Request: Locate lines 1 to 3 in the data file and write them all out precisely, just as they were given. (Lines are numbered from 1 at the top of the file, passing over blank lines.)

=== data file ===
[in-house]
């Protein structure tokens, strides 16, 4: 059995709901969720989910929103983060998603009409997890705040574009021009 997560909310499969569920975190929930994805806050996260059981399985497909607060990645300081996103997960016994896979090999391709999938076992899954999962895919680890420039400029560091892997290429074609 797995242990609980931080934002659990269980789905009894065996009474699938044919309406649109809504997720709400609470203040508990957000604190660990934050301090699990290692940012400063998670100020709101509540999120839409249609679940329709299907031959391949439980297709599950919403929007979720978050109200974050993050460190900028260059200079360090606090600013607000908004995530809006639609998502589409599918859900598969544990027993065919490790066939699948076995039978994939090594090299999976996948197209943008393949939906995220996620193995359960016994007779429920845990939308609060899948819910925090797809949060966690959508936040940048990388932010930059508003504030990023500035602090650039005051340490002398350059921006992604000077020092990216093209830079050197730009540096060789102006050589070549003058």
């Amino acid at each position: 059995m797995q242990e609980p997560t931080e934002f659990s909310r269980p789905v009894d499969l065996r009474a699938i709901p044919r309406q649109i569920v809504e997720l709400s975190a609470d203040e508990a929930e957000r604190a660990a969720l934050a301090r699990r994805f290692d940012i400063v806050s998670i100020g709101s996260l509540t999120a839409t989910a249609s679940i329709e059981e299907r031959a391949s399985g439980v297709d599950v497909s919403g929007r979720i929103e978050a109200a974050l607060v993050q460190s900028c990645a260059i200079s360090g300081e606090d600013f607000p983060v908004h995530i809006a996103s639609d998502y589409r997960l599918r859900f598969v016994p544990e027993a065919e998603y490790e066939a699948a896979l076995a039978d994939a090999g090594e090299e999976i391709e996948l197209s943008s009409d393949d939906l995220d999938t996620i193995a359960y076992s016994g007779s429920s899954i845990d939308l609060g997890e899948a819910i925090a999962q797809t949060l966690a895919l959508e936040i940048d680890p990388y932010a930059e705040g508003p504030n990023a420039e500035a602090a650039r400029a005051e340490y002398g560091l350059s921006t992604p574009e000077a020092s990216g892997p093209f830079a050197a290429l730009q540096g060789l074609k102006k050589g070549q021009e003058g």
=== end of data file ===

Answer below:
[in-house]
């Protein structure tokens, strides 16, 4: 059995709901969720989910929103983060998603009409997890705040574009021009 997560909310499969569920975190929930994805806050996260059981399985497909607060990645300081996103997960016994896979090999391709999938076992899954999962895919680890420039400029560091892997290429074609 797995242990609980931080934002659990269980789905009894065996009474699938044919309406649109809504997720709400609470203040508990957000604190660990934050301090699990290692940012400063998670100020709101509540999120839409249609679940329709299907031959391949439980297709599950919403929007979720978050109200974050993050460190900028260059200079360090606090600013607000908004995530809006639609998502589409599918859900598969544990027993065919490790066939699948076995039978994939090594090299999976996948197209943008393949939906995220996620193995359960016994007779429920845990939308609060899948819910925090797809949060966690959508936040940048990388932010930059508003504030990023500035602090650039005051340490002398350059921006992604000077020092990216093209830079050197730009540096060789102006050589070549003058």
């Amino acid at each position: 059995m797995q242990e609980p997560t931080e934002f659990s909310r269980p789905v009894d499969l065996r009474a699938i709901p044919r309406q649109i569920v809504e997720l709400s975190a609470d203040e508990a929930e957000r604190a660990a969720l934050a301090r699990r994805f290692d940012i400063v806050s998670i100020g709101s996260l509540t999120a839409t989910a249609s679940i329709e059981e299907r031959a391949s399985g439980v297709d599950v497909s919403g929007r979720i929103e978050a109200a974050l607060v993050q460190s900028c990645a260059i200079s360090g300081e606090d600013f607000p983060v908004h995530i809006a996103s639609d998502y589409r997960l599918r859900f598969v016994p544990e027993a065919e998603y490790e066939a699948a896979l076995a039978d994939a090999g090594e090299e999976i391709e996948l197209s943008s009409d393949d939906l995220d999938t996620i193995a359960y076992s016994g007779s429920s899954i845990d939308l609060g997890e899948a819910i925090a999962q797809t949060l966690a895919l959508e936040i940048d680890p990388y932010a930059e705040g508003p504030n990023a420039e500035a602090a650039r400029a005051e340490y002398g560091l350059s921006t992604p574009e000077a020092s990216g892997p093209f830079a050197a290429l730009q540096g060789l074609k102006k050589g070549q021009e003058g």